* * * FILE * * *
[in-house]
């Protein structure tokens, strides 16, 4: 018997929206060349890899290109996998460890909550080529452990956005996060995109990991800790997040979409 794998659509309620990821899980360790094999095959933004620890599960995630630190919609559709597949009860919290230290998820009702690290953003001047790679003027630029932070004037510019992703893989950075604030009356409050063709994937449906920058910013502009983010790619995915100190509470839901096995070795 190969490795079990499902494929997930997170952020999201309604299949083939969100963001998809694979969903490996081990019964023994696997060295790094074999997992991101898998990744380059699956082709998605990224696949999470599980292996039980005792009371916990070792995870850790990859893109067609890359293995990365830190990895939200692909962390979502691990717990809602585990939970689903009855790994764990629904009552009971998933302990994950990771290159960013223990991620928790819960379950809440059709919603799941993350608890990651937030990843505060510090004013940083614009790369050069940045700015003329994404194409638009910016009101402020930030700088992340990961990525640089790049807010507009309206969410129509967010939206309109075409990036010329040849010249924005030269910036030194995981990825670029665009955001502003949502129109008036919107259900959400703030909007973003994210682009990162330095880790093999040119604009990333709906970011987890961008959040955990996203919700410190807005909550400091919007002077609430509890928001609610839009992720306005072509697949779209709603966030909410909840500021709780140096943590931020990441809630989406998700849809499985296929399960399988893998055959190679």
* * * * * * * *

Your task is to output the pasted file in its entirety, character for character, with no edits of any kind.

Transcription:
[in-house]
């Protein structure tokens, strides 16, 4: 018997929206060349890899290109996998460890909550080529452990956005996060995109990991800790997040979409 794998659509309620990821899980360790094999095959933004620890599960995630630190919609559709597949009860919290230290998820009702690290953003001047790679003027630029932070004037510019992703893989950075604030009356409050063709994937449906920058910013502009983010790619995915100190509470839901096995070795 190969490795079990499902494929997930997170952020999201309604299949083939969100963001998809694979969903490996081990019964023994696997060295790094074999997992991101898998990744380059699956082709998605990224696949999470599980292996039980005792009371916990070792995870850790990859893109067609890359293995990365830190990895939200692909962390979502691990717990809602585990939970689903009855790994764990629904009552009971998933302990994950990771290159960013223990991620928790819960379950809440059709919603799941993350608890990651937030990843505060510090004013940083614009790369050069940045700015003329994404194409638009910016009101402020930030700088992340990961990525640089790049807010507009309206969410129509967010939206309109075409990036010329040849010249924005030269910036030194995981990825670029665009955001502003949502129109008036919107259900959400703030909007973003994210682009990162330095880790093999040119604009990333709906970011987890961008959040955990996203919700410190807005909550400091919007002077609430509890928001609610839009992720306005072509697949779209709603966030909410909840500021709780140096943590931020990441809630989406998700849809499985296929399960399988893998055959190679």